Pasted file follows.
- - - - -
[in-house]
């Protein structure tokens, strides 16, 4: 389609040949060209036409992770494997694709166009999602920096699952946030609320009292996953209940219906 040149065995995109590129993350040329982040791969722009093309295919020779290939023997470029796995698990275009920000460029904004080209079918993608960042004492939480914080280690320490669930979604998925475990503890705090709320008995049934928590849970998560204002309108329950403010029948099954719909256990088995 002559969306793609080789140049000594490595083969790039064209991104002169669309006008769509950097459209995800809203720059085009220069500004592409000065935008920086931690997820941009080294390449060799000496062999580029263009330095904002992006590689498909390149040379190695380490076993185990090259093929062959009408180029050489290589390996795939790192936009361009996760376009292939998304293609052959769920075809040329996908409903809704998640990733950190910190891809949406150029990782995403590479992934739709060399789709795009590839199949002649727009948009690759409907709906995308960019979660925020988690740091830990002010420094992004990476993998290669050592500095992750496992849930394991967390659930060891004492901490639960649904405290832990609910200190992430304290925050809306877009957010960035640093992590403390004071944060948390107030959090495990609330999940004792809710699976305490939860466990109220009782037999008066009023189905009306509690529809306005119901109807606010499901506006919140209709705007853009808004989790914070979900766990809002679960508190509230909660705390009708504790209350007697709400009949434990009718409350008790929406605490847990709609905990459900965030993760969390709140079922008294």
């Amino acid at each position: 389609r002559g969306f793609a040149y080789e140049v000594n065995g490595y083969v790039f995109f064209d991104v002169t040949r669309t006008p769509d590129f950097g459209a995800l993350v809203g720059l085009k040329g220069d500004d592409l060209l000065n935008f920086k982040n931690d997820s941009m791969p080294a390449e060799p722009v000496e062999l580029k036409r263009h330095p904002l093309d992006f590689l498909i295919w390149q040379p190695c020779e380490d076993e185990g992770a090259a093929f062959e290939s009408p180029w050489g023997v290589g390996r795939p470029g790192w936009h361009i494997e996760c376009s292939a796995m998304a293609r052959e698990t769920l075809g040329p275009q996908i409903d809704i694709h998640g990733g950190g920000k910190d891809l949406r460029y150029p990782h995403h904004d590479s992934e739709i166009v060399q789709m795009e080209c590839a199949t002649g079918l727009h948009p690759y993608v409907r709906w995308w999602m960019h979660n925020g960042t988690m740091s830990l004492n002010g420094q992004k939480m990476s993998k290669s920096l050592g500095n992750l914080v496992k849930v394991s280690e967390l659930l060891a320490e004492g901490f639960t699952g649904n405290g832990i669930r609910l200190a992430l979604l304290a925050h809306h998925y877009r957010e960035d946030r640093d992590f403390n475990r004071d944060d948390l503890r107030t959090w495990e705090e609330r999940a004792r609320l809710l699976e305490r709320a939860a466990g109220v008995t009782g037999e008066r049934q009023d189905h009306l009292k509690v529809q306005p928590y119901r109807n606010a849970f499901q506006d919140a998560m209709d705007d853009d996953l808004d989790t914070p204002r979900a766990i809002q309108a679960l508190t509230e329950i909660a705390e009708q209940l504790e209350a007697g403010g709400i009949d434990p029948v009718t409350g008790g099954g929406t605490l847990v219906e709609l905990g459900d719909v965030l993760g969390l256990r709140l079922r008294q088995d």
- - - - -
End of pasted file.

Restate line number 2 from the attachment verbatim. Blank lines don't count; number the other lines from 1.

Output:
């Protein structure tokens, strides 16, 4: 389609040949060209036409992770494997694709166009999602920096699952946030609320009292996953209940219906 040149065995995109590129993350040329982040791969722009093309295919020779290939023997470029796995698990275009920000460029904004080209079918993608960042004492939480914080280690320490669930979604998925475990503890705090709320008995049934928590849970998560204002309108329950403010029948099954719909256990088995 002559969306793609080789140049000594490595083969790039064209991104002169669309006008769509950097459209995800809203720059085009220069500004592409000065935008920086931690997820941009080294390449060799000496062999580029263009330095904002992006590689498909390149040379190695380490076993185990090259093929062959009408180029050489290589390996795939790192936009361009996760376009292939998304293609052959769920075809040329996908409903809704998640990733950190910190891809949406150029990782995403590479992934739709060399789709795009590839199949002649727009948009690759409907709906995308960019979660925020988690740091830990002010420094992004990476993998290669050592500095992750496992849930394991967390659930060891004492901490639960649904405290832990609910200190992430304290925050809306877009957010960035640093992590403390004071944060948390107030959090495990609330999940004792809710699976305490939860466990109220009782037999008066009023189905009306509690529809306005119901109807606010499901506006919140209709705007853009808004989790914070979900766990809002679960508190509230909660705390009708504790209350007697709400009949434990009718409350008790929406605490847990709609905990459900965030993760969390709140079922008294």